FERC okays license for 19.8-MW Sweetheart Lake hydro project in Alaska

On Sept. 8, the Federal Energy Regulatory Commission approved a May 2014 application from Juneau Hydropower Inc. for an original license to construct and operate the proposed Sweetheart Lake Hydroelectric Project, to be located on Sweetheart Creek in the Tongass National Forest, approximately 30 miles south of the City and Borough of Juneau, Alaska.

The project will occupy 2,058.24 acres of federal land administered by the U.S. Forest Service as part of the Tongass National Forest. The project’s authorized capacity being licensed is 19.8 MW. 

A draft Environmental Impact Statement (EIS), analyzing the impacts of the proposed project and alternatives to it, was issued in October  2015. On May 31, 2016, commission staff issued a final EIS.

Sweetheart Lake is a 5.4-mile-long, 0.6-mile-wide, glacially-formed lake with a surface area of 1,414 acres at a normal elevation of 551 feet. Sweetheart Creek flows approximately 2.2 miles from the outlet of Sweetheart Lake to tidewater at Gilbert Bay.

The proposed project will consist of: a new dam constructed at the natural outlet of Sweetheart Lake; a reservoir outlet tunnel; an intake, power tunnel, and penstock; a powerhouse and switchyard; a tailrace; a transmission line and switchyard; and an access road. The new 280-foot-long, 111-foot-high roller-compacted concrete dam will raise Sweetheart Lake from a water surface elevation of 551 feet and a surface area of 1,414 acres to a new maximum water surface elevation of 636 feet and surface area of 1,702 acres, impounding 128,019-acre-feet of water.

Flows entering an intake will pass through a 9,612-foot-long, 15-foot-wide, 15- foot-high unlined underground power tunnel that will transition to an 896-foot-long, 9- foot-diameter steel penstock. The penstock will divide into three 160-foot-long, 7- to 9-foot-diameter buried steel penstocks connected to each of three 7.1-MW Francis turbines with 6.6-MW generators located within the 160-foot-long, 60-foot-wide, 30-foot-high concrete and steel powerhouse. The powerhouse will be located on Sweetheart Creek two miles downstream from the project dam on Sweetheart Lake.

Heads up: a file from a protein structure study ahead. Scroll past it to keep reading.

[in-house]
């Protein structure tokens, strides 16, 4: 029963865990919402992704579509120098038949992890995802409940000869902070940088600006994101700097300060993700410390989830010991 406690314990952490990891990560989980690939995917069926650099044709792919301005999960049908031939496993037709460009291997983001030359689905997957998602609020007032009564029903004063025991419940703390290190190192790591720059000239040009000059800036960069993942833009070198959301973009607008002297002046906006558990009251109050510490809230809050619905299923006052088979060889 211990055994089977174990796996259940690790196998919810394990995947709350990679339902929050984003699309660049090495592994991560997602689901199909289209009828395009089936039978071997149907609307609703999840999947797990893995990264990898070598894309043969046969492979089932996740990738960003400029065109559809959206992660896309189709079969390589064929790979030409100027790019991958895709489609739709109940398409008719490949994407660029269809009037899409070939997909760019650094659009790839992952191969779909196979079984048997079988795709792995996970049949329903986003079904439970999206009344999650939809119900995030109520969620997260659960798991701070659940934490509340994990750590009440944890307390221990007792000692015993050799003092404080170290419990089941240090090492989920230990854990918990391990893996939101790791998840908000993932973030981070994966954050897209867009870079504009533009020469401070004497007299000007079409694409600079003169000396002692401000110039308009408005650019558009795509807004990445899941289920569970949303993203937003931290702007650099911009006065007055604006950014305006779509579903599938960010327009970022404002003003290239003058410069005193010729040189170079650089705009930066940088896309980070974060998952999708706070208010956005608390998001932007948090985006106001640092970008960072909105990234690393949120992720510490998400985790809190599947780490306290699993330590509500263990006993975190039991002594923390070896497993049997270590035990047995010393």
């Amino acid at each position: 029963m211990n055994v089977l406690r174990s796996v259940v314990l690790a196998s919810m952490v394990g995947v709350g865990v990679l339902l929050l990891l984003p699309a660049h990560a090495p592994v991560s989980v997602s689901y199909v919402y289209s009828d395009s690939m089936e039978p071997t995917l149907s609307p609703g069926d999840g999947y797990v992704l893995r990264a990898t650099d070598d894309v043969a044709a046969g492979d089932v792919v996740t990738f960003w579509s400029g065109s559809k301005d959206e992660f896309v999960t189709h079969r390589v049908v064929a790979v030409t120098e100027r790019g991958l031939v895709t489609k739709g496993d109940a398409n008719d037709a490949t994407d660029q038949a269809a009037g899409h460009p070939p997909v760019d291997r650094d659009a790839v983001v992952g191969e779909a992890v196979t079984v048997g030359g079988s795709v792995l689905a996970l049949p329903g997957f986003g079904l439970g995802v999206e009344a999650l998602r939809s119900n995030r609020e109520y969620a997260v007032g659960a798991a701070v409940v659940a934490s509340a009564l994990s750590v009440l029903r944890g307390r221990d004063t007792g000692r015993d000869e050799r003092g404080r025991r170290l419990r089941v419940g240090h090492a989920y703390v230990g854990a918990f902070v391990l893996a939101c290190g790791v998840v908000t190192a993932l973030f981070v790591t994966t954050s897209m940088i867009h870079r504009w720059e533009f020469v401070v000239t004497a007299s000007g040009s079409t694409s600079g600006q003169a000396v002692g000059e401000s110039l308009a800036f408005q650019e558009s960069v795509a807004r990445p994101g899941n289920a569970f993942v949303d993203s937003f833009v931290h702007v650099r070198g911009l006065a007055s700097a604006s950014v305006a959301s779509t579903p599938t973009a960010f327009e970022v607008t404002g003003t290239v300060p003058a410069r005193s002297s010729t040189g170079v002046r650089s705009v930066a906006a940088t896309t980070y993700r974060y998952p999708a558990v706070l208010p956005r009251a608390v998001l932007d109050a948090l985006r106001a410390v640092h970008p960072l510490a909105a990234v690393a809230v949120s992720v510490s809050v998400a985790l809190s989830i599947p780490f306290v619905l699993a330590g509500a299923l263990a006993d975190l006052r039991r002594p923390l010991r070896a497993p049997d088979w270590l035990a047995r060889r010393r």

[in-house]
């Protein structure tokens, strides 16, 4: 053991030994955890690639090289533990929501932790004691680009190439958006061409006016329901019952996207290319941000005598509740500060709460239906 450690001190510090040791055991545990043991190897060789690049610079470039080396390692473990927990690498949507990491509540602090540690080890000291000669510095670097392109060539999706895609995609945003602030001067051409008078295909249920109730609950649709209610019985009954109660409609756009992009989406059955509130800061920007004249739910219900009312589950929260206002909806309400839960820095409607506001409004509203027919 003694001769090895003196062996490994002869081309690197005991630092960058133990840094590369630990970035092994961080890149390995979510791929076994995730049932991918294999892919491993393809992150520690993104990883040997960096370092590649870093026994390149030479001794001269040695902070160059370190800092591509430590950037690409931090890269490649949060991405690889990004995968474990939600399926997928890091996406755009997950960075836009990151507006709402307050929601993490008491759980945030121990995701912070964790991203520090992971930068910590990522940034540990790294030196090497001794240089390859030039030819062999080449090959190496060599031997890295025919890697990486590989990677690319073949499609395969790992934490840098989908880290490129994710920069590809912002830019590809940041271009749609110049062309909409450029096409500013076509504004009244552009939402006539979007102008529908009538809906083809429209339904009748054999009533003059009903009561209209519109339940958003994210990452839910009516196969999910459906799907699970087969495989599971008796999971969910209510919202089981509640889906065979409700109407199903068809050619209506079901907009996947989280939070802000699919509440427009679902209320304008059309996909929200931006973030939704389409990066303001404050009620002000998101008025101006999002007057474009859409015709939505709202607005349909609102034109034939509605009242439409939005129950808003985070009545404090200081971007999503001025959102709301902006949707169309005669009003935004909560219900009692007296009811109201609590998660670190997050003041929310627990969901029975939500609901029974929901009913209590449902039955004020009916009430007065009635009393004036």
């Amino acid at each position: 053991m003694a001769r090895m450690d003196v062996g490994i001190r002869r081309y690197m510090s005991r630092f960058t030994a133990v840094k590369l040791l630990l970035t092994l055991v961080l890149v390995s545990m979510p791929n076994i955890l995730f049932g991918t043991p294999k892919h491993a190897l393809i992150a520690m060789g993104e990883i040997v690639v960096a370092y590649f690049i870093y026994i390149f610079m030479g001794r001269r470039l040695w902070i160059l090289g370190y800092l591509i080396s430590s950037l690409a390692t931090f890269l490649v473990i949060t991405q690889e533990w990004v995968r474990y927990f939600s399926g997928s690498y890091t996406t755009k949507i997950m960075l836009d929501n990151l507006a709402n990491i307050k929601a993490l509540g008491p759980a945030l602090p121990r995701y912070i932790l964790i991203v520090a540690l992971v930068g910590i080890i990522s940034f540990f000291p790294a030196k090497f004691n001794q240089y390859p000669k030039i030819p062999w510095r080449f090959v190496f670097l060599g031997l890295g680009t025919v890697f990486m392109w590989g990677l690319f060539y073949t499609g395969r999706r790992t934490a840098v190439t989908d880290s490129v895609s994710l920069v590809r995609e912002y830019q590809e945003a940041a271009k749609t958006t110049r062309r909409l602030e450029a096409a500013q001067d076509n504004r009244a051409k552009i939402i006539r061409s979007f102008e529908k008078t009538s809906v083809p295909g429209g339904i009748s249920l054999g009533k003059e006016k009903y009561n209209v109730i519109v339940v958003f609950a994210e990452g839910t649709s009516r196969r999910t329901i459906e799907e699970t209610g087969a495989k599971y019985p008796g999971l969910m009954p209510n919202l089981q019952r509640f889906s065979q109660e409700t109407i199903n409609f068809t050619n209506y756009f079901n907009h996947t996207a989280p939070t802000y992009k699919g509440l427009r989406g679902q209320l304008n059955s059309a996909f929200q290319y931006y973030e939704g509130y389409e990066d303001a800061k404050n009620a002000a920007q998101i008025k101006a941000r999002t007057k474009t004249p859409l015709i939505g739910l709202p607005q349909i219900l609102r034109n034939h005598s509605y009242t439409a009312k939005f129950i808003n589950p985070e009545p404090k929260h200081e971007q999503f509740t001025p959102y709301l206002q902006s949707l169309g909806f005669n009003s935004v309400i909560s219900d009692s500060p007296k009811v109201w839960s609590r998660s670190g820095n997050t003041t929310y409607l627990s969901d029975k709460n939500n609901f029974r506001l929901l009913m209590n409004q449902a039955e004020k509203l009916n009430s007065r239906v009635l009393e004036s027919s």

Flows exiting the powerhouse will return to Sweetheart Creek about 1,300 feet upstream from the creek mouth on Gilbert Bay, through a 541-foot-long, 30- to 90-footwide rock tailrace.

The project’s transmission facilities will include: a 22,000-square-foot switchyard containing a step-up transformer located adjacent to the powerhouse; an 8.69-mile-long, 138-kV over-head transmission line and marine cable traversing Gilbert Bay, the Snettisham Peninsula, and Port Snettisham; and a 60-foot by 60-foot switchyard at the end of the transmission line on the north shore of Port Snettisham where it interconnects with the existing Snettisham transmission line. A 4,400-foot-long, 12.47-kV service transmission line and communication cable will extend from the powerhouse to a dock and caretaker’s facility, and a similar 10,000-foot-long, 12.47-kV service transmission line and communication cable will extend from the powerhouse to the dam.

The project will operate to provide continuous year-round flow to the powerhouse sufficient to meet a firm base-load for two units (13.2 MW) and a variable minimum instream flow in Sweetheart Creek below the project tailrace. The project’s third unit will operate when excess water is available. The project will draw on available storage during the low-flow winter months to reach a normal minimum pool level of 576 feet by April or May and capture flows between June and October to refill the reservoir to the maximum reservoir level of 636 feet, resulting in an annual reservoir fluctuation of about 60 feet.

Applicant contact information is: Juneau Hydropower, P.O. Box 22775, Juneau, AK 99802; (907) 789-2775.

About Barry Cassell 20414 Articles
Barry Cassell is Chief Analyst for GenerationHub covering coal and emission controls issues, projects and policy. He has covered the coal and power generation industry for more than 24 years, beginning in November 2011 at GenerationHub and prior to that as editor of SNL Energy’s Coal Report. He was formerly with Coal Outlook for 15 years as the publication’s editor and contributing writer, and prior to that he was editor of Coal & Synfuels Technology and associate editor of The Energy Report. He has a bachelor’s degree from Central Michigan University.